Kirby’s Dream Land Plus
Coming from the same developers as Gamble Galaxy Stories, I was suddenly very interested in this demo, given how surprising their other Kirby game was. KDL+ is merely okay. Don’t get me wrong, it certainly looks and sounds exactly like Kirby’s Dream Land, with the added benefit of copy abilities, but there’s only one level, one copy ability, and it’s over in about two minutes. Even by the standards of SAGE, an event typically full of early demo games, these are some slim pickings.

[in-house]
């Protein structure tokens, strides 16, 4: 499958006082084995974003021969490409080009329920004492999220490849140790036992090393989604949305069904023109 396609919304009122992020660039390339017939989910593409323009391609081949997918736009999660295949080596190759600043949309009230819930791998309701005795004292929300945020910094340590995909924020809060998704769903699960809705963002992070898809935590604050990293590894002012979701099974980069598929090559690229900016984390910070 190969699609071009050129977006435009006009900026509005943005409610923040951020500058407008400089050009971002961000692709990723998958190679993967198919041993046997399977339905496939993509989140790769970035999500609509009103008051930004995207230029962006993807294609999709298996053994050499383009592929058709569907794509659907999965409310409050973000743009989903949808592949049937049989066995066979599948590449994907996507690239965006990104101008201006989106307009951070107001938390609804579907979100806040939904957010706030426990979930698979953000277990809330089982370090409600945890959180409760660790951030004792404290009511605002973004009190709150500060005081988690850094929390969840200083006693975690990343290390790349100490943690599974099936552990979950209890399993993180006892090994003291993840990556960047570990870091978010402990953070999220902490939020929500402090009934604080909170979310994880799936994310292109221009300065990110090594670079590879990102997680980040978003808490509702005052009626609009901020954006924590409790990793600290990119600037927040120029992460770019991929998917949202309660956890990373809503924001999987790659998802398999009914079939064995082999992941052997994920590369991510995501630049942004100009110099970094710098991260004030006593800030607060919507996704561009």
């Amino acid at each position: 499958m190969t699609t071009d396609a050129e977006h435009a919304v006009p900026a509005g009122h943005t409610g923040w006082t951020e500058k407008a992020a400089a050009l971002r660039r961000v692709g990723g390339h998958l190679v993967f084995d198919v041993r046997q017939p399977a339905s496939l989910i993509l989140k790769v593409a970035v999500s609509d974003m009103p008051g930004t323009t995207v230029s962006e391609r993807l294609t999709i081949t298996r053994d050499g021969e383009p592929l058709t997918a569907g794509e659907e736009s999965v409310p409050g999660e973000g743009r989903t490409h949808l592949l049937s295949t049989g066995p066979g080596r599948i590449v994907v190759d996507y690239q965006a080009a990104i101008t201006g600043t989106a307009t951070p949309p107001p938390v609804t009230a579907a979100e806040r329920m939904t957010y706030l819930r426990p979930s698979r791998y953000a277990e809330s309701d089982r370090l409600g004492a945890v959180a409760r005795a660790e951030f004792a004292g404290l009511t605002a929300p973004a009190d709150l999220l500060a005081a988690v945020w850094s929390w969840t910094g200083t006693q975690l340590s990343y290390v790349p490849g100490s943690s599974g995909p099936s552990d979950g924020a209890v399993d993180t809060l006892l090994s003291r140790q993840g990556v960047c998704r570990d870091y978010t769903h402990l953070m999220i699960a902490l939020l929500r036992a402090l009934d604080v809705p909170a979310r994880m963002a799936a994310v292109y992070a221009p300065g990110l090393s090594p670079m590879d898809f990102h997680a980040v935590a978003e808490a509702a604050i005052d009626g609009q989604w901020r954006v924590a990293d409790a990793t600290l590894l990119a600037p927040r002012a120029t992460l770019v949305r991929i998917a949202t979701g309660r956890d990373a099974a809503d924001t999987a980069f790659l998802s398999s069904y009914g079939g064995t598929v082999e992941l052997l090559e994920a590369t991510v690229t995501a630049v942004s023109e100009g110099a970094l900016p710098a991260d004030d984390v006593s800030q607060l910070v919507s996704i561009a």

Sonic Fever represents what feels like a dying breed at SAGE: the completely average, totally normal Sonic fan game. I mean, sure, we’ve had Sonic Pursuit and Sonic Frost, even Sonic Chaos technically, but as of today’s article I’ll have seen over 35 games, and these sorts of games are sort of becoming the minority. Granted, 35-ish games still isn’t even half of what’s at SAGE this year, so maybe there’s more I just haven’t gotten around to yet. Either way, Sonic Fever is fine. Sonic: Before the Sequel and After the Sequel were clearly the inspirations it drew from, but there are a few too many big drops and steep bottomless pits for my tastes. It’s not bad, though.